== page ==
The best mirror is an old friend.
– George Herbert, Welsh-born English poet, orator, and Anglican priest
The last time I saw one of my best friends from high school, Kathy, was five years ago, when my kids were seven and five years old and we spent their spring break visiting with Kathy’s family in Mount Vernon, Washington. My kids are on their spring break now, but while they are back home with David, I am on a much-needed girlfriend trip to uplift my ragged spirits. It’s been five years, but really good friends pick up the conversation as if no time or distance has separated them at all. Such is the case with Kathy and me.
We have always shared a love for books and reading, writing poetry and fiction, art, the lost art of letter writing by hand, and thoughtful conversation. That has certainly not changed. But through the years, we – Kathy earlier than I – have developed a love for vintage and antique objects. She shared with me a beautiful Art Nouveau cast-iron inkwell, which was an earthy green color, with women with flowing long hair on either side of the inkwell, and the trademark sensuous curves and lines. There were other treasures, too, including pieces of a chatelaine for housekeepers, which date back to the 1700s – a miniature notebook with an Art Nouveau stamped silver cover on a chain and a silver needle holder that both attach to a brooch or belt – and vintage books.
We drove to Bellingham to have a nice meal with her youngest, Patrick, who is a freshman at Western Washington University and who was in eighth grade when I last saw him. We had planned a nice long scenic walk along the waterfront, but during our meal at the Village Books café the light drizzle turned to rain and then a downpour. That determined the remains of the day – seeking shelter in some of the historic buildings whose shops showcase local artists. And then Kathy took me to the Fairhaven Antique Mall (1201 11th Street, Bellingham, WA 98225, 360.922.7165), which is run by owner and buyer Lisa Distler and features more than 20 dealers. A lot of antique malls can be overwhelming, but Fairhaven Antique Mall was fairly well curated. (You can check out its Facebook page here.)
Distler has been in the antique business for more than 15 years and knows her stuff, having researched brands the old-fashioned way through books. I love hanging out in an antique store when the people who work there talk knowledgeably and lovingly about the treasures you fall in love with – because they love them, too. And in true antique spirit, Distler said her family hasn’t had a TV in the house since the 1980s, doesn’t have a computer, and writes out receipts on one of those thick and heavy steel boxes with a window and a slot to pull the receipt out of. For one fantastical moment, I considered this four-foot-plus trophy with a golden woman standing atop an open sphere with a base of long, blade-like mirrors and also a pink alarm clock with double-bells on top made in West Germany.
If you recall the hand-tooled purse from Feathers in Austin, you will understand my immediate attraction to a similar purse, which Distler explained was from the Edwardian era (1901-1910), though the Feathers purse was supposedly from the 1930s or 1940s. You can definitely see the Art Nouveau decorations on the front. It is missing its matching mirror, which the Feathers purse has, but this beauty was in excellent condition, from lining to latch to whipstitch. There were other beautiful purses, as well, a 1940s beaded purse with a hard frame and floral needlepoint, a flapper-era beaded purse shaped like a drawstring bag, although the opening was a metal cap that when lifted allowed the steel accordion frame to fan out and allow you to access the contents, and a sweet, small, beaded ivory purse with a kiss-lock metal frame that sported a ring, which women wore while whirling around on the dance floor. Another beauty was an antique compact purse, with slots for nickels and dimes, powder, and calling cards, and a mirror. I began imagining removing the chain and replacing it with another chain.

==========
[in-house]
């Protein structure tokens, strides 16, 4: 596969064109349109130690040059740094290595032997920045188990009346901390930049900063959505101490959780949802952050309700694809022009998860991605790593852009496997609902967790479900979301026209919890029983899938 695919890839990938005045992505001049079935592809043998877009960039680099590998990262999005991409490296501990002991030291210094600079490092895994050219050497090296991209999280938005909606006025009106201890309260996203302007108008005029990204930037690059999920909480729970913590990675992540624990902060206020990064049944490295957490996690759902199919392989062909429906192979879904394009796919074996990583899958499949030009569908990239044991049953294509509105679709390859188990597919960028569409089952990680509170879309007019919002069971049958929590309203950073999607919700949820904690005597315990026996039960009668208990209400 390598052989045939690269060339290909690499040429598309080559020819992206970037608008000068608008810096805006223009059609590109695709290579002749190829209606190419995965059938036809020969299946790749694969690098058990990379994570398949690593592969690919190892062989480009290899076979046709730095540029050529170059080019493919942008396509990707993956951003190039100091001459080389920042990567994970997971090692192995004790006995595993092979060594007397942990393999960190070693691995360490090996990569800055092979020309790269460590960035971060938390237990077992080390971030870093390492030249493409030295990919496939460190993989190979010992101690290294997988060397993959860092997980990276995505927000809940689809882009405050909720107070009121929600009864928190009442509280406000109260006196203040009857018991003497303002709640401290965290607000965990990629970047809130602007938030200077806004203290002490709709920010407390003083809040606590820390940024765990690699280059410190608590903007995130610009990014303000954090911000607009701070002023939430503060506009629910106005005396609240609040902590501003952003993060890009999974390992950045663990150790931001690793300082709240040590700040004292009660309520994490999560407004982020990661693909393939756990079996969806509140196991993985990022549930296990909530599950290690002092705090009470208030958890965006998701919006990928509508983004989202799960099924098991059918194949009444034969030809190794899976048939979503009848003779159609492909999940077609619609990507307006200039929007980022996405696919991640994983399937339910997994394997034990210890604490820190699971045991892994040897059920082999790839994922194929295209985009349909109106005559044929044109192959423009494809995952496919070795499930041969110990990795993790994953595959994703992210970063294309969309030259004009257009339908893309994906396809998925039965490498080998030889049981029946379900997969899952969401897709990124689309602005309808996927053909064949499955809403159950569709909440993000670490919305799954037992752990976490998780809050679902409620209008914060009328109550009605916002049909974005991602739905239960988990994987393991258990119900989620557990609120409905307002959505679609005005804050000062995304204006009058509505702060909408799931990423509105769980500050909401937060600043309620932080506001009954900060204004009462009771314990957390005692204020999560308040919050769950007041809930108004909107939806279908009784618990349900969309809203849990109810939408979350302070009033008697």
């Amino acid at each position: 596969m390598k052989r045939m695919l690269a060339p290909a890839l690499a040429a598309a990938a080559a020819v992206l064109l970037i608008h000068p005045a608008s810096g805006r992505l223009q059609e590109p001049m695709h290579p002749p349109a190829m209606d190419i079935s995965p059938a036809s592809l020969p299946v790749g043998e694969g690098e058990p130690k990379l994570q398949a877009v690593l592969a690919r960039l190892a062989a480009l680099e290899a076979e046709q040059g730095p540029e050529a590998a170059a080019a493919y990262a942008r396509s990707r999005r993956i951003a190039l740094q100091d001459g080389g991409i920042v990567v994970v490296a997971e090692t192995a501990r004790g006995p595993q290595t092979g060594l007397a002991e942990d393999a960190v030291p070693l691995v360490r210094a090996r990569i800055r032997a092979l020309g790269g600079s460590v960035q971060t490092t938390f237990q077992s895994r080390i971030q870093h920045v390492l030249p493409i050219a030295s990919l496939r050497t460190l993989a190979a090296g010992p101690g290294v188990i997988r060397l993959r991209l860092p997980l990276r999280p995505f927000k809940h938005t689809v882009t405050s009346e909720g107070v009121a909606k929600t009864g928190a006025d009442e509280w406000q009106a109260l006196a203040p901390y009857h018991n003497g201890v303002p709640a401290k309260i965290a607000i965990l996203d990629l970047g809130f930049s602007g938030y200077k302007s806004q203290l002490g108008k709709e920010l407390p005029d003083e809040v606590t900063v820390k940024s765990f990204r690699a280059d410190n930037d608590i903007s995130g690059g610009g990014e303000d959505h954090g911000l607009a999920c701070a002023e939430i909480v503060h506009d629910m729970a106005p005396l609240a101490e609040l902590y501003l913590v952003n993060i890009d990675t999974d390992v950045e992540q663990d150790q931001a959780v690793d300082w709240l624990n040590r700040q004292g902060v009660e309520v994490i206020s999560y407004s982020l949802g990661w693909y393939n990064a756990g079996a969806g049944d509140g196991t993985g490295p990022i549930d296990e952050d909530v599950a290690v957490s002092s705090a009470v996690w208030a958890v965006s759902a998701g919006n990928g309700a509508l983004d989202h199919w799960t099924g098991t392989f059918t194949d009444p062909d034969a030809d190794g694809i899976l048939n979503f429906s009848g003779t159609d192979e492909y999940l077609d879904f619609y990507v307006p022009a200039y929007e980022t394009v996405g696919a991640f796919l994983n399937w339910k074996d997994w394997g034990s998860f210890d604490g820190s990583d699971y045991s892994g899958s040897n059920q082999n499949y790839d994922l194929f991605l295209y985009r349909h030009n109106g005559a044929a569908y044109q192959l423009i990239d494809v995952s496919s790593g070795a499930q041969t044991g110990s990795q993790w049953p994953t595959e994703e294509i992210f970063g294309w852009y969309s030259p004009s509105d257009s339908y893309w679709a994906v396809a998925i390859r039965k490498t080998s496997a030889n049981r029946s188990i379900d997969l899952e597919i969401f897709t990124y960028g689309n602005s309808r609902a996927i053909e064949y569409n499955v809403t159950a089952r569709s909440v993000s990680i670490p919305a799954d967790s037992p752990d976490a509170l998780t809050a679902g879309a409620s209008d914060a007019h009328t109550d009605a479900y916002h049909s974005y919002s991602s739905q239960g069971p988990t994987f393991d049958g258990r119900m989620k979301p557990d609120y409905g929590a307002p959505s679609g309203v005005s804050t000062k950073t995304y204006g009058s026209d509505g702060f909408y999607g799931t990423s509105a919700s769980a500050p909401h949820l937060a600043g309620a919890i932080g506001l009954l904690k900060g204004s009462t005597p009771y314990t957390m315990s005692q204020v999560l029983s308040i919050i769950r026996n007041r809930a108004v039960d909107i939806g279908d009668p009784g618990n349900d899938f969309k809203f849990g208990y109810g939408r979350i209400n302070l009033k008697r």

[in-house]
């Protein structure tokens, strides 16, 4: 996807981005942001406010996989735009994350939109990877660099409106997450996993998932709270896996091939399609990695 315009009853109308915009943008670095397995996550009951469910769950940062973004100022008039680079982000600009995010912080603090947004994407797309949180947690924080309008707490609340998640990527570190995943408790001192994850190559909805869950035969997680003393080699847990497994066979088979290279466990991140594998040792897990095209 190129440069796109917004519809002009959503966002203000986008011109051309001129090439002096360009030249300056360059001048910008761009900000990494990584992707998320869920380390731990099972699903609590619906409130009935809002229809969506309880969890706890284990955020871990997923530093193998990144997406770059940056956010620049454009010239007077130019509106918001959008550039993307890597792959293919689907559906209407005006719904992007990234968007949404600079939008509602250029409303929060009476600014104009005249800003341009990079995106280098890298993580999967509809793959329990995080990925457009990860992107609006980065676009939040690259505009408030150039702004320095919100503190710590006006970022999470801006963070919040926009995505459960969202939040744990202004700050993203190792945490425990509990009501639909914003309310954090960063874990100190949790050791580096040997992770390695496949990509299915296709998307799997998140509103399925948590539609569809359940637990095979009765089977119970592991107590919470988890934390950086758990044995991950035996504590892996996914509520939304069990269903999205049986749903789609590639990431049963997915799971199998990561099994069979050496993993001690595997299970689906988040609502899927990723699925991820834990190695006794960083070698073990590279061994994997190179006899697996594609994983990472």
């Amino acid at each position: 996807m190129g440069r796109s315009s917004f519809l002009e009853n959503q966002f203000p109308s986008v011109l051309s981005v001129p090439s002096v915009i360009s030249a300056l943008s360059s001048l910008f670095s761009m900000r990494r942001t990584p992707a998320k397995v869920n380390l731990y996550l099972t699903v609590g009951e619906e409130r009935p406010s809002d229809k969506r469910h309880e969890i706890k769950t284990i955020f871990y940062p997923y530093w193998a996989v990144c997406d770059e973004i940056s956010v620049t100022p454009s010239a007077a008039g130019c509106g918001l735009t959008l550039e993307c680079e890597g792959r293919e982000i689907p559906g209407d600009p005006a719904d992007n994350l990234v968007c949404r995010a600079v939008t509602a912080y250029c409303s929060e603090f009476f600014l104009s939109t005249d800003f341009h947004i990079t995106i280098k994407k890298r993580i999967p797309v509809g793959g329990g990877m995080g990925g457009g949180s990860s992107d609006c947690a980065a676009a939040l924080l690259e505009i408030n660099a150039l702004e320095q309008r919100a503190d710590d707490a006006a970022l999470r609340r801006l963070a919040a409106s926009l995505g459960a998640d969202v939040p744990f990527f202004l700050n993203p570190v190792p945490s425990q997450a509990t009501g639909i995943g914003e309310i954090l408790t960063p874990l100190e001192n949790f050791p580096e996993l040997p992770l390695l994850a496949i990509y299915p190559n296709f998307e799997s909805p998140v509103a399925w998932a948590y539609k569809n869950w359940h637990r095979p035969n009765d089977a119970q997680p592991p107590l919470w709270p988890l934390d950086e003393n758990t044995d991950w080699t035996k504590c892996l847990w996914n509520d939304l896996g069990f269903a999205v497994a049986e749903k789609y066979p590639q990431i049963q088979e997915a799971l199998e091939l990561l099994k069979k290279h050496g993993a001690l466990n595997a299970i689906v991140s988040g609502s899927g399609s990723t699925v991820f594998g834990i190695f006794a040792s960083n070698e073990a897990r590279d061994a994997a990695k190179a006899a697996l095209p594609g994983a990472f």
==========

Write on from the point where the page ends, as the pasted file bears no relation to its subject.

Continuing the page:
It was raining even harder when we left. We returned to Mount Vernon by way of the Red Door Antique Mall (111 Freeway Drive, 360.419.0811), where Kathy got her inkwell. There were a lot of interesting and beautiful items in this mall, including an old-fashioned percolator that I imagined could have a second life as the base of a lamp, a 1950s mint-condition Samsonite luggage, a pleather (though now it would be described as vegan) very shiny bright burnt yellow rain coat with wide lapels from the 1970s for only $19. I tried this coat on a few times but eventually put it back, unsure if I could pull off cool rather than kitsch. Buyer beware, as in one dealer’s display cabinet one silver metal trinket box had a Ross-like store tag on the bottom that listed it as $6.99, but this was priced at $42. Hmmm. But you can always trust well-known markings, such as this gold Whiting and Davis mesh purse and a brand that I now know – Crown Lewis purses, which were made in the 1930s and 1940s.
The antique malls in the area have incredibly reasonable prices for both vintage and antique. Kathy knows, having gone through antique shops in Los Angeles, and I know having compared prices from antique and vintage goods from the Bay Area with those in the Central Valley. While you’ll find a lot of similar and therefore uninspiring items no matter where you are in the country, it’s especially sweet to stumble upon really unusual pieces such as the antique compact purse. At the end of the evening, Kathy and I looked at one another, smiling and content: Today was a really fun day poking around in antique shops with not only a dear friend, but a partner in crime. The trip thus far is definitely uplifting my spirits. And yes, I’m still thinking about that super bad rain slicker – so bad that it’s rad.